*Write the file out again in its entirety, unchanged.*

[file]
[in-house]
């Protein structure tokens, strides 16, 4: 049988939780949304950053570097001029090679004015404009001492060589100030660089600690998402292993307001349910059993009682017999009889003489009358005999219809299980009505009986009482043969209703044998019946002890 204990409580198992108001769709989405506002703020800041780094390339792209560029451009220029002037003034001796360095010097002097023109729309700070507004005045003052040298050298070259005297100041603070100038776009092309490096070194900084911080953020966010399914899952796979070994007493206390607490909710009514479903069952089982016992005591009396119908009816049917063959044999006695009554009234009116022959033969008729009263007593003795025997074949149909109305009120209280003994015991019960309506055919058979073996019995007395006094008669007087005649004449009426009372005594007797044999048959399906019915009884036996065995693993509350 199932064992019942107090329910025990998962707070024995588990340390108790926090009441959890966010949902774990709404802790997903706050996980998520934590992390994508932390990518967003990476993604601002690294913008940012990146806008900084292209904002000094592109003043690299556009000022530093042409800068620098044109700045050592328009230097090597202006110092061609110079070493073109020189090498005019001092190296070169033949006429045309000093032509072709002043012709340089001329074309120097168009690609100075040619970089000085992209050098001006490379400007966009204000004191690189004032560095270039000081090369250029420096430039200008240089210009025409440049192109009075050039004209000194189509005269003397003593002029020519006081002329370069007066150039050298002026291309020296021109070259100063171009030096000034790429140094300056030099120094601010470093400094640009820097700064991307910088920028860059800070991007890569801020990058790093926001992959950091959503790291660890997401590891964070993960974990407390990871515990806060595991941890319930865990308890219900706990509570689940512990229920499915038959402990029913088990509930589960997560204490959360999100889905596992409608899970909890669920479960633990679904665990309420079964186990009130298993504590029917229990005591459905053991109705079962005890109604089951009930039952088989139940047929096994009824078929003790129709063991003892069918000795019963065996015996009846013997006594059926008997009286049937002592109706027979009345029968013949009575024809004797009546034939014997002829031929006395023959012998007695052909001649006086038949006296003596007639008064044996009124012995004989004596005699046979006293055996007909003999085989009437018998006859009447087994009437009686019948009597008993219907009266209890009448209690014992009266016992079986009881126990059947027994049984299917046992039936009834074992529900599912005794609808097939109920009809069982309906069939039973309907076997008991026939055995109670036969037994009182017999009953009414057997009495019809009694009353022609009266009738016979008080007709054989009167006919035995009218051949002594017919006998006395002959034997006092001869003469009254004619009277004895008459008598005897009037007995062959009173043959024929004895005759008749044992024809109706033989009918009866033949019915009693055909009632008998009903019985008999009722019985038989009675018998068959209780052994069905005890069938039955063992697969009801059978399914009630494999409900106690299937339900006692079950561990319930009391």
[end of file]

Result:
[in-house]
């Protein structure tokens, strides 16, 4: 049988939780949304950053570097001029090679004015404009001492060589100030660089600690998402292993307001349910059993009682017999009889003489009358005999219809299980009505009986009482043969209703044998019946002890 204990409580198992108001769709989405506002703020800041780094390339792209560029451009220029002037003034001796360095010097002097023109729309700070507004005045003052040298050298070259005297100041603070100038776009092309490096070194900084911080953020966010399914899952796979070994007493206390607490909710009514479903069952089982016992005591009396119908009816049917063959044999006695009554009234009116022959033969008729009263007593003795025997074949149909109305009120209280003994015991019960309506055919058979073996019995007395006094008669007087005649004449009426009372005594007797044999048959399906019915009884036996065995693993509350 199932064992019942107090329910025990998962707070024995588990340390108790926090009441959890966010949902774990709404802790997903706050996980998520934590992390994508932390990518967003990476993604601002690294913008940012990146806008900084292209904002000094592109003043690299556009000022530093042409800068620098044109700045050592328009230097090597202006110092061609110079070493073109020189090498005019001092190296070169033949006429045309000093032509072709002043012709340089001329074309120097168009690609100075040619970089000085992209050098001006490379400007966009204000004191690189004032560095270039000081090369250029420096430039200008240089210009025409440049192109009075050039004209000194189509005269003397003593002029020519006081002329370069007066150039050298002026291309020296021109070259100063171009030096000034790429140094300056030099120094601010470093400094640009820097700064991307910088920028860059800070991007890569801020990058790093926001992959950091959503790291660890997401590891964070993960974990407390990871515990806060595991941890319930865990308890219900706990509570689940512990229920499915038959402990029913088990509930589960997560204490959360999100889905596992409608899970909890669920479960633990679904665990309420079964186990009130298993504590029917229990005591459905053991109705079962005890109604089951009930039952088989139940047929096994009824078929003790129709063991003892069918000795019963065996015996009846013997006594059926008997009286049937002592109706027979009345029968013949009575024809004797009546034939014997002829031929006395023959012998007695052909001649006086038949006296003596007639008064044996009124012995004989004596005699046979006293055996007909003999085989009437018998006859009447087994009437009686019948009597008993219907009266209890009448209690014992009266016992079986009881126990059947027994049984299917046992039936009834074992529900599912005794609808097939109920009809069982309906069939039973309907076997008991026939055995109670036969037994009182017999009953009414057997009495019809009694009353022609009266009738016979008080007709054989009167006919035995009218051949002594017919006998006395002959034997006092001869003469009254004619009277004895008459008598005897009037007995062959009173043959024929004895005759008749044992024809109706033989009918009866033949019915009693055909009632008998009903019985008999009722019985038989009675018998068959209780052994069905005890069938039955063992697969009801059978399914009630494999409900106690299937339900006692079950561990319930009391």